On Whether Reflection Is A Virtue

Some philosophers think of rationality in terms of virtue. For them, the rational thing to do is what the epistemically virtuous person would do. One type of reasoning that I study is reflective reasoning in which we step back and reconsider a gut reaction. So I have found myself asking, “Is reflective reasoning a virtue?” In this post, I’ll briefly consider reasons for answering “yes” and reasons for answering “no.”

1. Reflection seems virtuous

On the one hand, it seems that reflection is virtuous. After all, relying on our gut reaction can get us into trouble. Gut reactions are often biased, emotional, and otherwise regrettable. So any action that involves improving upon gut reactions would seem to be virtuous. And reflection is often defined as deliberate and consciously represented thinking about our initial impulses. In other words, reflection is—almost by definition—an attempt to improve upon a gut reaction. So perhaps reflection seems like a virtuous thing to do.

Reflection might also have good consequences. So perhaps epistemically virtuous reasoning can be identified by how reliably any type of reasoning produces desirable outcomes or prevents undesirable outcomes (Dewey, 1933; Bishop & Trout, 2008). For instance, people who reason more reflectively have been found to be less likely to accept fake news headlines, regardless of how well they align with their ideology (Pennycook & Rand, 2019). So, insofar as good consequences are a sign of virtue, reflection might be considered a virtue in some contexts.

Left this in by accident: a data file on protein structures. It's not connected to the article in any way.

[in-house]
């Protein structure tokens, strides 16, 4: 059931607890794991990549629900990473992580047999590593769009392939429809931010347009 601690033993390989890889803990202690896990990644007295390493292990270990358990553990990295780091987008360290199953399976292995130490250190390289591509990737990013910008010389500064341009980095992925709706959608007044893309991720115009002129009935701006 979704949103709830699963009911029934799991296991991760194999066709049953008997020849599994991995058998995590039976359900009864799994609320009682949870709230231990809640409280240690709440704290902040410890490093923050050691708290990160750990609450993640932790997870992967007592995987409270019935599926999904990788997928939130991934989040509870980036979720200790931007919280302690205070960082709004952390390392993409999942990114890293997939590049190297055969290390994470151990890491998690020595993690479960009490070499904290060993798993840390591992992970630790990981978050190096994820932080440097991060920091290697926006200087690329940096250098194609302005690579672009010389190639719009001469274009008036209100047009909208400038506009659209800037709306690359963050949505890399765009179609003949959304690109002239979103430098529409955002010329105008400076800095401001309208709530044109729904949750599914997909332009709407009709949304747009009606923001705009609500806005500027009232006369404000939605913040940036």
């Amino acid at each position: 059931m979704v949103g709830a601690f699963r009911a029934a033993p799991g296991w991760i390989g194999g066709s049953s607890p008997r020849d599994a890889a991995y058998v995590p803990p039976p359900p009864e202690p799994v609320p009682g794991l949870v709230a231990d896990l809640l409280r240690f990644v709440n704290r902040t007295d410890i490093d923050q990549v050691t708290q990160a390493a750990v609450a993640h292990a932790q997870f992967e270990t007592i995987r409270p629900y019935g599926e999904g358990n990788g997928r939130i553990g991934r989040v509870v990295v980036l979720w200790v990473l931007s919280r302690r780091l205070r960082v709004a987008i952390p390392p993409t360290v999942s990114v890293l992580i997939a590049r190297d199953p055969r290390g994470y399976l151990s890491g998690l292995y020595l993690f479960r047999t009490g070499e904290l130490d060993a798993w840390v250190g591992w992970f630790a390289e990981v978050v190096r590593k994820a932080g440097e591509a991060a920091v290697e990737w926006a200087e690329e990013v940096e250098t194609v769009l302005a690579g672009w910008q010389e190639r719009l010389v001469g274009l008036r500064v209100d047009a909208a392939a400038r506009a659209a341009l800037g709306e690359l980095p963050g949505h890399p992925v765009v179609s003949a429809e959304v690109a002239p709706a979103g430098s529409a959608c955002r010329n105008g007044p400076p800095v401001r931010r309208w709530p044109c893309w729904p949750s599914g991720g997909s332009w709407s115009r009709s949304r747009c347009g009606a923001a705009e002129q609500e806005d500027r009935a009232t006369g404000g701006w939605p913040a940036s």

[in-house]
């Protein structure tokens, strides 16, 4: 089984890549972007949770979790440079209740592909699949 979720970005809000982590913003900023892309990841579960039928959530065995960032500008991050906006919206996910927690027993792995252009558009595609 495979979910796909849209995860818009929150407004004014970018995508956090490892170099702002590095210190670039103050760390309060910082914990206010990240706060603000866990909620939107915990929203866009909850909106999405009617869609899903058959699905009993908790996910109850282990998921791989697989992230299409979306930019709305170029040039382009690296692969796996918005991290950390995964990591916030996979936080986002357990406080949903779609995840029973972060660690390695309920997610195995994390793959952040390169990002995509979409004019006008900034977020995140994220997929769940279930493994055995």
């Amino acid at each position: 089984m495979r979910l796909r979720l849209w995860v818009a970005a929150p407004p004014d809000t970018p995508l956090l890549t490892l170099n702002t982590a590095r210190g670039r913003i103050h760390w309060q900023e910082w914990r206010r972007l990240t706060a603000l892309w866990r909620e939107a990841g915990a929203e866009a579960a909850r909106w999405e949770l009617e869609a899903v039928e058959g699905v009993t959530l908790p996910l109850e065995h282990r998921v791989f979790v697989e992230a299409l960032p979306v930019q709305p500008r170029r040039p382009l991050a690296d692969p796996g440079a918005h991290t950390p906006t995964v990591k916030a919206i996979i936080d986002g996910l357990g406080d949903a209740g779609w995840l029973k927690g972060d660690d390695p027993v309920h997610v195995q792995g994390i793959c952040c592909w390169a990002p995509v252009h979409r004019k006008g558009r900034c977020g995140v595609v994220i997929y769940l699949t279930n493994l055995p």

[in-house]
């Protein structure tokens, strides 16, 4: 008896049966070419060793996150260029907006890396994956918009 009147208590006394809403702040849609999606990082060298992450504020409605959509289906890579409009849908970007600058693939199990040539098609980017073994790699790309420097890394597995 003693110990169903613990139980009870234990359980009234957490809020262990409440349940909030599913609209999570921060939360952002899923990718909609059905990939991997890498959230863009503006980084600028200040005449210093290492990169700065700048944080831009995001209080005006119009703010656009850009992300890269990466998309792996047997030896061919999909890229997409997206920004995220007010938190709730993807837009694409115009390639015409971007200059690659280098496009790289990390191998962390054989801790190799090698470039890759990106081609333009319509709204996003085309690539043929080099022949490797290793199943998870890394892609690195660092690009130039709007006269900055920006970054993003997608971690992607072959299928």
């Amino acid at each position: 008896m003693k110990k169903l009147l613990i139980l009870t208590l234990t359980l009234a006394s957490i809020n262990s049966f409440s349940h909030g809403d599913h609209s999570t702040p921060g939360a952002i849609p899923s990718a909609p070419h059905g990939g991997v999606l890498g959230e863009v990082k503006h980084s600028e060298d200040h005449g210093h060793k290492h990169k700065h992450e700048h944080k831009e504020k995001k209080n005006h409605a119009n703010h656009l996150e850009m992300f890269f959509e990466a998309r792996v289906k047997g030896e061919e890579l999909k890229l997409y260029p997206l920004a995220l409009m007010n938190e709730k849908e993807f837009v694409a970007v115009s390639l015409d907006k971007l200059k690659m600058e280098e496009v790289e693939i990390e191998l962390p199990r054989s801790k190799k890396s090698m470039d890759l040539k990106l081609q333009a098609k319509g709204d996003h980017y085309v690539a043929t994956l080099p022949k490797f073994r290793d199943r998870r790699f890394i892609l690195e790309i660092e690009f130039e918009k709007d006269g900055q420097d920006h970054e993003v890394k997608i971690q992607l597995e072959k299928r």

2. But can reflection be virtuous?

Epistemic virtues are, by definition, virtues that have an impact on—among other things—our beliefs. However, many philosophers think that belief is not voluntary.

We can never be induced to believe [….] belief […] depends not on the will, but must arise from certain determinate causes and principles, of which we are not masters. (Hume 1739/40, Appendix; see also Tebben 2018).

If belief isn’t voluntary, then it is not clear how we can be praised or blamed for our beliefs or belief-forming processes. And if we can’t be praised or blamed for reflective beliefs or reflective belief-forming processes, then it seems like reflection cannot be virtuous—or vicious, for that matter (cf. Zagzebski, 1996, II 4.1.2).


There seem to be reasons to think that reflection is a virtue as well as reasons to think that reflection is not a virtue. I have am not committed to any of these views at the moment, but I welcome your thoughts on endorsing or rejecting any of these proposals.

For now, a closing thought: if reflection is not a virtue, then we need another account of why reflection is valuable. One way to do this is to show that reflection is a skill. That will be the subject of the next month’s post. Subscribe to the blog feed or follow along on social media to be notified when that comes out next month.

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Nick Byrd

Nick is a cognitive scientist at Florida State University studying reasoning, wellbeing, and willpower. Check out his blog at byrdnick.com/blog

10 thoughts on “On Whether Reflection Is A Virtue”

  1. Hello Dr. Byrd,

    It seems like we think rather similarly; I hope you are not a bot. I find reflection to be of the utmost importance.